|Phony Benoni: <PaulMeysman> It can be a big mistake to give up a pawn in the opening. But it can be an equally big mistake not to give one up!|
Playing a reasonable gambit should provide some sort of advantage, such as a lead in development, a weakness in the opponent's position, having their king caught in the center, etc. A sound gambit usually provides an initiative, the ability to dictate the course of play.
Many players approach gambits with the wrong attitude by focusing on getting their material back. A player with that sort of attitude should probably avoid playing gambits.
Instead, the gambit player should be focusing on using their initiative to exploit their advantages while not giving the opponent time to use theirs..
That was something I often had trouble with, deciding whether to keep attacking or "cash in" and regain materials at the cost of the initiative.
As for proving the soundness of Black's play, well, that's something else which would give me trouble. I was always an instinctive player rather than a thorough analyst. But I will say this. If White is up the exchange and two pawns and has to find a "strange" move like <23.d3> to survive, then Black's attack is probably sound.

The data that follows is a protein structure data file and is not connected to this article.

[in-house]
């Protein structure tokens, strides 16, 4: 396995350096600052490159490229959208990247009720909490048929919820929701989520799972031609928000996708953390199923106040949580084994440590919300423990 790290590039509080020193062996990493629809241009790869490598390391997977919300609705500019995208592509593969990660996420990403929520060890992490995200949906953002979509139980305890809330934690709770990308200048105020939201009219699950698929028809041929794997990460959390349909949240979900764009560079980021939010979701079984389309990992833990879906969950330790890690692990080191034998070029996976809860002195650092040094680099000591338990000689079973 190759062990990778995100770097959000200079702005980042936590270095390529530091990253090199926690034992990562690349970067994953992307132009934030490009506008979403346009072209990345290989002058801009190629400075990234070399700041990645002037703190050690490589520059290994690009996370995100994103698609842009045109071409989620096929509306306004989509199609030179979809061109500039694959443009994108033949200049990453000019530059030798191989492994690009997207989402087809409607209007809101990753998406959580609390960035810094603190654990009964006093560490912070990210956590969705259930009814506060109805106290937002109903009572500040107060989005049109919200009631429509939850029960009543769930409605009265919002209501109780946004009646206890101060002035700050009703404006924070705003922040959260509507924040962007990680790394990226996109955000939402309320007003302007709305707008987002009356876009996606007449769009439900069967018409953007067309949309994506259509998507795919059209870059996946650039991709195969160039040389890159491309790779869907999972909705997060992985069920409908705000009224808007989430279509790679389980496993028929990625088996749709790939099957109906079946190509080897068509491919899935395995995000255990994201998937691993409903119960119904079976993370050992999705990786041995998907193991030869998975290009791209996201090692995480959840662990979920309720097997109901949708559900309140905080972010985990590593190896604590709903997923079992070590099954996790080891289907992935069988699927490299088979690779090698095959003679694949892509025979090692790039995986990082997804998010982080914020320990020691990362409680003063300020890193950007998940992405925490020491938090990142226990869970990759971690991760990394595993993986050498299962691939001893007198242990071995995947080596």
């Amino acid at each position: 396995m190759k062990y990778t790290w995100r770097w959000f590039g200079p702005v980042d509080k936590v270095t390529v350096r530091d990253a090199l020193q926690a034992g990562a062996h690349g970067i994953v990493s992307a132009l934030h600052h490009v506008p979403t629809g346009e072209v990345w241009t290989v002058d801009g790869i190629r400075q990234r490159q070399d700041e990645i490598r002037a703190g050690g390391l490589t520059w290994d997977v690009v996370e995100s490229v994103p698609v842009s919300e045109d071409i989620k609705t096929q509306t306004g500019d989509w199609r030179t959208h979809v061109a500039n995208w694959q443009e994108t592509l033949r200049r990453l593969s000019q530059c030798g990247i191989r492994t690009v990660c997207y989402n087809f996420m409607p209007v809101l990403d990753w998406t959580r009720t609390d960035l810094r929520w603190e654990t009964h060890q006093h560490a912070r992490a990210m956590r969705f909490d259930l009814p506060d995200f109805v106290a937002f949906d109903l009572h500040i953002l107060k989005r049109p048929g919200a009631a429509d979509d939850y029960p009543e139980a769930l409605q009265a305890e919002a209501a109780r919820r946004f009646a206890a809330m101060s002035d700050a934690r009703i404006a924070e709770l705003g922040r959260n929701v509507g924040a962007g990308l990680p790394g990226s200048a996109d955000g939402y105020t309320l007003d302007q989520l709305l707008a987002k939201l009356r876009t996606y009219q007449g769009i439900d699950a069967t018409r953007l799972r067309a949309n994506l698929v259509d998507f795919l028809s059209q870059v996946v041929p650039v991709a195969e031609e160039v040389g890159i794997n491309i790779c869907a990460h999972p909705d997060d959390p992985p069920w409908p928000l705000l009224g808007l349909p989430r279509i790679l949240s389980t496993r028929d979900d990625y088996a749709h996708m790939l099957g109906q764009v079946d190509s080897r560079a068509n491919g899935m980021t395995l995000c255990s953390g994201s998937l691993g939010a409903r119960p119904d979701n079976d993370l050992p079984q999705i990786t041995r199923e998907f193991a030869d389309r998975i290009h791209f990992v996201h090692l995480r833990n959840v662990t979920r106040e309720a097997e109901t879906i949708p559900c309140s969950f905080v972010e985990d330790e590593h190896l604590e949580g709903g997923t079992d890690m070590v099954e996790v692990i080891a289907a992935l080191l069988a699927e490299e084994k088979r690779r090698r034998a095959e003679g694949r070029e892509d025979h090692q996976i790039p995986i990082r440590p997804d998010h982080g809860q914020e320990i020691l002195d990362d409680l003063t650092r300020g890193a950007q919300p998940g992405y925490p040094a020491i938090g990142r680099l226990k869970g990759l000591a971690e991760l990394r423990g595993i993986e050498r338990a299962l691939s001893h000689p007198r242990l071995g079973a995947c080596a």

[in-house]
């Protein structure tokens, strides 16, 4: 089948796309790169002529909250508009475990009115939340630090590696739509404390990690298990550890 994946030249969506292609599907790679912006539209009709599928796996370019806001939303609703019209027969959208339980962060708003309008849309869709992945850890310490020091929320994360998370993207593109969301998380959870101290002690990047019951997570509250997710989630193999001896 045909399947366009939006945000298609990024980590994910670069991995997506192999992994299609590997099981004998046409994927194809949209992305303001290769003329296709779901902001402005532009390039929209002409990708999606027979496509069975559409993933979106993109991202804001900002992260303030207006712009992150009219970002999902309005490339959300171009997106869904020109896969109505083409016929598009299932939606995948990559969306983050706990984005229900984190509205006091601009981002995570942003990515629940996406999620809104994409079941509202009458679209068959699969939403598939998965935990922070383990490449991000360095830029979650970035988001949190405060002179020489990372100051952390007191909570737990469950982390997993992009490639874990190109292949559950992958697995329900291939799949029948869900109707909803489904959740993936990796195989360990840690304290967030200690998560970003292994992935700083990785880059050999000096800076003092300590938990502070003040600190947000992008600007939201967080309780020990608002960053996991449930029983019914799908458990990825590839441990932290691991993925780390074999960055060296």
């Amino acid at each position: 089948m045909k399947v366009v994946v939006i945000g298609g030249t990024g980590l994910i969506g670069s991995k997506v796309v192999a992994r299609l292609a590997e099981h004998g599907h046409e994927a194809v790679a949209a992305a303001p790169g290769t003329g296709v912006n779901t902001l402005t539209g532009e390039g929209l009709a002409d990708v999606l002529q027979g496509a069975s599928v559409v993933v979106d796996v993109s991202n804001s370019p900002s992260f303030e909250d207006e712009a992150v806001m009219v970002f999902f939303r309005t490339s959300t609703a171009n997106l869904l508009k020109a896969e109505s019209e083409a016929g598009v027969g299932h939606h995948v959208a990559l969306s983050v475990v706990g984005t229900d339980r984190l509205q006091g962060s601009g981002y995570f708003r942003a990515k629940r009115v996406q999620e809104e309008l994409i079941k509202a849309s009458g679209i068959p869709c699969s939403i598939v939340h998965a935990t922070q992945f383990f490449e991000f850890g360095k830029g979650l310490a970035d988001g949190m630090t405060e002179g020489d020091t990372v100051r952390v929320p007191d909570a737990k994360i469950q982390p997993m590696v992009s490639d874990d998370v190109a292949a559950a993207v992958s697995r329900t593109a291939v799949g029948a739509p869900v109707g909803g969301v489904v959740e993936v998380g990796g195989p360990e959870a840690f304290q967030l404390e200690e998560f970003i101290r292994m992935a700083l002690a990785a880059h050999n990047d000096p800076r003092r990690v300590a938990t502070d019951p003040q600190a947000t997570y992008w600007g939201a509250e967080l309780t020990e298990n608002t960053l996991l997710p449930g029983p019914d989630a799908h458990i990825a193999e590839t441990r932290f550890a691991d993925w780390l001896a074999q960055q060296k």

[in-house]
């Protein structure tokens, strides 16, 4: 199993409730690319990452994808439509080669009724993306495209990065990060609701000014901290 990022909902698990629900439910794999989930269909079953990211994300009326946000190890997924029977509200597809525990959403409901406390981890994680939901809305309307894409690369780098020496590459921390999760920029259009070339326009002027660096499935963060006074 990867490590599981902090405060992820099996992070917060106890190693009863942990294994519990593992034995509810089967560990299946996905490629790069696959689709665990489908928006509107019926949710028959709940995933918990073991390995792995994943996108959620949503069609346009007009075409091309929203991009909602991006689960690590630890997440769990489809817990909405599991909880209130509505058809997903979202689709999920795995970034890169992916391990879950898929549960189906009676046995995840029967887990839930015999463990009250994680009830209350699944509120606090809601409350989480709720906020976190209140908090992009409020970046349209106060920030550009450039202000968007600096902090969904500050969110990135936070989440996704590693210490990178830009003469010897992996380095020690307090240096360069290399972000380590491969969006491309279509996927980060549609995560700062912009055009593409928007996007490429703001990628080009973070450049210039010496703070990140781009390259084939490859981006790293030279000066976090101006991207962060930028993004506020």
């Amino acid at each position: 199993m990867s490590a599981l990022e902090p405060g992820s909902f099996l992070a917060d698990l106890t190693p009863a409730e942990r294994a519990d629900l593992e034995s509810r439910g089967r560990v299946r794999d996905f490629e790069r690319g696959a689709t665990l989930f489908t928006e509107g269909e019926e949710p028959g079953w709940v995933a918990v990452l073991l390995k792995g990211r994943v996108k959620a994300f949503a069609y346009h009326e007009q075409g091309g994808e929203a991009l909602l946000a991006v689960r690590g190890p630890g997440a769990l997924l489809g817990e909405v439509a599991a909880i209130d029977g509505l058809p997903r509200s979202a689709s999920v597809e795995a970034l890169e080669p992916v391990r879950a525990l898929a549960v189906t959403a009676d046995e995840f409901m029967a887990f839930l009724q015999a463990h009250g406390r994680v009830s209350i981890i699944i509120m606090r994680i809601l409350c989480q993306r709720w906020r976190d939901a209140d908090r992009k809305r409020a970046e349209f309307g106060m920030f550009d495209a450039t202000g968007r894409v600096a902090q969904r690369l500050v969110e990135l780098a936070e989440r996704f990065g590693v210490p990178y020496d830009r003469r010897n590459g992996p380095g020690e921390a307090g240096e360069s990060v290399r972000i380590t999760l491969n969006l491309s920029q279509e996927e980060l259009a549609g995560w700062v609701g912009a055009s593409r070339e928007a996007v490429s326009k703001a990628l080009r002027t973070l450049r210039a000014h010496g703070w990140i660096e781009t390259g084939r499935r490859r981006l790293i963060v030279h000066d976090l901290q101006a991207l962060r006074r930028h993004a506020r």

Cranking up my own computer, it appears White may have been scared off <23.d3> by the possibility of <23...Bxd3!>
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The bishop is immune, as 24.Rxd3 hangs the rook on h1 while 24.cxd3 allows 24...Qb2#. Meanwhile, Black actually has the threat of 25...Ra8 trapping White's queen. (That's what active pieces will do for you.)
My computer says the best White can do is giving away a knight on b5, when after M25...Bxd5 26.Nxb5 Qxb5 27.Qxb5 Rxb5>
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We are left with an ending of R+P vs. 2Ns which is probably somewhat better for Black, but a draw wold be thelogical outcome. And the attack is over.
Now, White was a master-level player in a National Championship event; why would he play a simple blunder like 23.Re1 rather than going for this line? Probably because he was a master level player who saw the consequences of 23.d3, and wanted to do better. These unbalanced positions are hard for the defender, too.
All of which proves nothing, of course. The game still has to be played. And I'm fine with that. Even if computers do "solve" chess some day, it's not going to spoil the game for us lucky people. They won't be doing anything human grandmasters haven't done for centuries.
Besides, I know I'll never be able to remember all the analysis. And, hopefully, neither will my opponents.